Saturday, December 8, 2012

Lifers and letdowns

Work was extra busy this week, and by Friday night I was both thrilled that the weekend had arrived, and exhausted from a 60 hour work week. Since I had barely seen the sun all week long, I really wanted to get up before sunrise on Saturday morning and spend the whole day in the field. However, my exhaustion won out over my ambitions, and we slept in and didn't get going until after 11am. That wouldn't spoil the day most of the year, but in the winter when the sun sets by 4:30pm, a late start can cost you a significant portion of those precious few daylight hours.

My "Plan A" for the weekend would have been to check for the Red-Throated Loon at Valmont Reservoir (Boulder County) just after sunrise, the Northern Cardinal at Dakota Ridge Trail (Boulder County) immediately after, then head out into the mountains to check locations with feeders for Rosy-Finches. It's been awhile since we've birded up in the mountains, and it would have been nice to go find some Gray Jays, Clark's Nutcrackers, Pine Grosbeaks, and more while we were out. With the late start, there was no way to squeeze everything  in, so we ended up just chasing the Red-throated Loon, and making our third try at the Northern Cardinal. Maybe next week we'll manage to get an earlier start.

Parking spot indicated by the red star, location of Red-throated loon indicated by the orange star.
A Red-Throated Loon was first found by Steven Mlodinow on Thursday (Dec 6), and was re-found later the same day and again on Friday (Dec 7) by other birders. Valmont Reservoir can be one of the best locations for wintering waterfowl in Boulder County, as during the colder times of the year, it can often be the only water around that is not frozen over. The best access to see the Red-throated Loon can be found by entering the Boulder County Open Space and Mountain Parks Annex from 75th street, and using the visitor parking by the headquarters building at the end of the road. Unfortunately a chain link fence and a number of trees on the southern shore of Valmont Reservoir impede the view from this location.

Ellen, either inspecting the chain link fence for defects, or peeking at distant birds
between the links. Valmont Reservoir, Boulder County. December 8, 2012.
We were disappointed by the strong wind when we arrived, which made for rough conditions to try to see and photograph distant birds. We didn't even bother to get the scopes and tripods out of the car, since in that kind of wind they vibrate so much they're nearly useless. At first we saw almost no birds. Lots of prairie dogs, but no birds. After a few minutes of scanning the distant water, we started to turn a few things up.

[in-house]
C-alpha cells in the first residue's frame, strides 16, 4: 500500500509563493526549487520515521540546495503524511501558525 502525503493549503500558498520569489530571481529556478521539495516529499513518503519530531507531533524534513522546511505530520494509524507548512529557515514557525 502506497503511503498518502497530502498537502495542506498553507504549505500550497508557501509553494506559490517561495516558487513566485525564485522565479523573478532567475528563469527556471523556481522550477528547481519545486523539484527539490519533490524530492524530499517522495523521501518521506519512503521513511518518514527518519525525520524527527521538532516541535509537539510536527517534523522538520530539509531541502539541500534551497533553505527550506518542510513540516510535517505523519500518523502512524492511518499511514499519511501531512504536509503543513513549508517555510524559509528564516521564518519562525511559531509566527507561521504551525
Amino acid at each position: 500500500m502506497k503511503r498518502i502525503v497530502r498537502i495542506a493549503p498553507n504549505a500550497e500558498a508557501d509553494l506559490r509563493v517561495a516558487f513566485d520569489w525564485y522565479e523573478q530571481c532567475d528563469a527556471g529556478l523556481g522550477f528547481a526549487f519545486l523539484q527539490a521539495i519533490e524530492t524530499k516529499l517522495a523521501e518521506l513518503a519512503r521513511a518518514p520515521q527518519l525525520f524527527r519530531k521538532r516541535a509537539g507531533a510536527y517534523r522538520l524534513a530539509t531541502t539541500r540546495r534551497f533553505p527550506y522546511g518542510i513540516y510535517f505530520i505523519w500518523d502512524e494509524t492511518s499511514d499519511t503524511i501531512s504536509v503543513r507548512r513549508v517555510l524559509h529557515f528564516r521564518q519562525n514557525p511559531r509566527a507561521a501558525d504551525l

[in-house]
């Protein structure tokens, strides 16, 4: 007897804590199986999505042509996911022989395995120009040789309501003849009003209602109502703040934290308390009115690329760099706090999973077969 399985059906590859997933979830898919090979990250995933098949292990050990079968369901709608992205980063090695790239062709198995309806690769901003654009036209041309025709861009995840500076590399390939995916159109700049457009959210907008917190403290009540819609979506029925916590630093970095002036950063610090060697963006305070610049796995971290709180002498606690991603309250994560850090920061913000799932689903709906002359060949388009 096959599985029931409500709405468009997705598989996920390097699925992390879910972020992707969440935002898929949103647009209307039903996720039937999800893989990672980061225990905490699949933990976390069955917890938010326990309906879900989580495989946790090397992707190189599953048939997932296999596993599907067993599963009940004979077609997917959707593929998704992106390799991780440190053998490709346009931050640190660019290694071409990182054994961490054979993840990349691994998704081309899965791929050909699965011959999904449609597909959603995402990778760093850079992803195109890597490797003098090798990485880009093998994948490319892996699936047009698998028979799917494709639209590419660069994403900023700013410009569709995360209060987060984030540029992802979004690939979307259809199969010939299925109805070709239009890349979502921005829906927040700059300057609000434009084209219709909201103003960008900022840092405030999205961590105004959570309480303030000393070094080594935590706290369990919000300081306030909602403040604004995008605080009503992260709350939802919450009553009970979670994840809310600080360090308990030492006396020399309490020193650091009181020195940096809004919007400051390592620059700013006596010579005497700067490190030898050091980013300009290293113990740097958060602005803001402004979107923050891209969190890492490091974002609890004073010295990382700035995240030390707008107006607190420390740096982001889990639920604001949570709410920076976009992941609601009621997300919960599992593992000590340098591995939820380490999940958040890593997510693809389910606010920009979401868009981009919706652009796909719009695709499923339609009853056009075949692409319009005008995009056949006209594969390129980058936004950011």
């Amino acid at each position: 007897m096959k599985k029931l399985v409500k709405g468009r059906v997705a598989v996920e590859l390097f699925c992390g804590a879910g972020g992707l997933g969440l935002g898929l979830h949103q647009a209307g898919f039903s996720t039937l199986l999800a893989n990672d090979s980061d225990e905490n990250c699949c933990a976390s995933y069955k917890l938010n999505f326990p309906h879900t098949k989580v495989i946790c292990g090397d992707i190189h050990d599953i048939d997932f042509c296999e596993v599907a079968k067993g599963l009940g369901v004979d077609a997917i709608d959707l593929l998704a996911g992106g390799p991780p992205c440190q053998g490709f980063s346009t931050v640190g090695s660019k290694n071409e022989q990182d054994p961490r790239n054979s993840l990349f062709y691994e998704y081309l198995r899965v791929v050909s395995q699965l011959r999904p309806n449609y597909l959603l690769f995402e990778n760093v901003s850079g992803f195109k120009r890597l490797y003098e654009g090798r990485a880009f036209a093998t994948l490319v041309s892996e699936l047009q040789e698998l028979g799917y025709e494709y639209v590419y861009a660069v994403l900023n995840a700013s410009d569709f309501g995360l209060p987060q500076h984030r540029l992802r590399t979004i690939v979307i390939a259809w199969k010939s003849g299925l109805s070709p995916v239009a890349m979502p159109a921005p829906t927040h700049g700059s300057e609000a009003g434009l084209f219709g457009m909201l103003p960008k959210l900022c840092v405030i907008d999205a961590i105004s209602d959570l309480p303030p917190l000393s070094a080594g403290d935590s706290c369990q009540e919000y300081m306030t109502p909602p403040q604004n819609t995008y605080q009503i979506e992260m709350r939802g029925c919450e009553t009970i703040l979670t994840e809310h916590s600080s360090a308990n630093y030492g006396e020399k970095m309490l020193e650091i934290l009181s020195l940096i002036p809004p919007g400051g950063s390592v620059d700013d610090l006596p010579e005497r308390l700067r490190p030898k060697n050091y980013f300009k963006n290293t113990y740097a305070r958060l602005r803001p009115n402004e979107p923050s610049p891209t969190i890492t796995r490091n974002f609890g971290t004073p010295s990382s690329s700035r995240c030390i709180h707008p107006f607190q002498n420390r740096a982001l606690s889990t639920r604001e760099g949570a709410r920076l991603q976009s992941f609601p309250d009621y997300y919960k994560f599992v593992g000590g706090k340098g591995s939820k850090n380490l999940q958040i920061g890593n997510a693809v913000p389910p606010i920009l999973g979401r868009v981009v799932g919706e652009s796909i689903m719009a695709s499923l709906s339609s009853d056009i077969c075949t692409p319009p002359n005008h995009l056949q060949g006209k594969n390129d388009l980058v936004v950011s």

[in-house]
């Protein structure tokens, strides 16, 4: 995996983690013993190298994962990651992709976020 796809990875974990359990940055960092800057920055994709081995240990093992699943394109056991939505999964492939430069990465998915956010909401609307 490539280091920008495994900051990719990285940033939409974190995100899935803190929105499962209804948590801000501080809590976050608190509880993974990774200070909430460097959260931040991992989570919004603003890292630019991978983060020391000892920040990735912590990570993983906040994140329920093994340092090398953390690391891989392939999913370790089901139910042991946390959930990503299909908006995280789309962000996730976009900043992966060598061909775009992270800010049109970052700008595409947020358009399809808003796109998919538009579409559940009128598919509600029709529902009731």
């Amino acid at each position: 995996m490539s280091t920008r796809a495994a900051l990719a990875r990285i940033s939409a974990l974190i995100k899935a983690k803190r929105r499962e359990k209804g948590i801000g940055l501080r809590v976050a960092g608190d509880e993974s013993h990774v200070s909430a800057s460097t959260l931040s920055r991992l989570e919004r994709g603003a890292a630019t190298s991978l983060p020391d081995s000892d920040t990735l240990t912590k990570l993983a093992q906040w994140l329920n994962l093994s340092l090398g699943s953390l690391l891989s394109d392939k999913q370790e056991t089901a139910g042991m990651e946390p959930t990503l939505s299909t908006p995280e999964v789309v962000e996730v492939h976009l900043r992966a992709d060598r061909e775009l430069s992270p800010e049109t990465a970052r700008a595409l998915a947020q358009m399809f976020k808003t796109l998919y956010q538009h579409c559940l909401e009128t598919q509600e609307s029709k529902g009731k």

There was a pair of Red-tailed hawks trying to simultaneously hunt and remain right side up in the wind. Then a Pied-billed Grebe diving repeatedly on one of the shallow ends. A couple of Ring-billed Gulls circled higher above the reservoir. A mix of Canada and Cackling Geese sat on the shoreline tucking their bills in their backs. A handful of Redheads bobbed about in the choppy water, doing their best to keep the wind off their faces. No sign of the Red-throated Loon, or the Western Grebes it was reported to be associating with at first.

Red-tailed Hawk. Valmont Reservoir, Boulder County. December 8, 2012.
After giving up on spotting the Red-throated Loon close enough for a nice view, we started scanning the distant, northern shore of Valmont Reservoir. We were thrilled to be able to start spotting birds amidst the choppy waves that the wind was stirring up. First was a half dozen Common Mergansers, with a single Red-breasted Merganser joining in. Next we spotted a Horned Grebe, hanging out near the mergansers. Scanning a little more, we eventually found two Western Grebes, and were hopeful that we'd find the Red-throated Loon associating with them again.

After staring and concentrating for several minutes, carefully reviewing each bird, we were able to pick out a few distinguishing characteristics for the Red-throated Loon: neck shorter, more vertical than Western Grebe; bill held slightly above horizontal as with most loons; gray back, about as long as Western Grebe, but flatter; neck white on the front, gray on the back, but with a more gradual contrast than the sharp contrast on a Western Grebe; bill not yellow, and too short for Western Grebe; white on front of neck too extensive for any other loon. It certainly wasn't a soul-satisfying-view, but we were still glad to find the Red-throated Loon, both because it would be a great bird to spot any time, and because it just happened to be our 300th life bird! Too bad the bird was almost half a mile away, too far out of range for our camera to snap any usable photographs.

Dark-eyed Junco (pink-sided). Dakota Ridge Trail, Boulder County. December 8, 2012.
Next stop was Dakota Ridge Trail to make our third attempt at the Northern Cardinal that has now been seen off and on again for nearly month. After spending 45 minutes enjoying the abundance and variety of Dark-eyed Juncos hanging out near the pump house where the cardinal has been reported, we heard the Northern Cardinal sing from somewhere further up the hill, deep in the vegetation. Although he sang for 3 or 4 minutes we were not able to lay eyes on him. We hung around awhile longer, hoping to catch a glimpse, or at least hear him again. A few other birders came by hoping to see the bird as well. No word on whether it made an appearance for them after we left.

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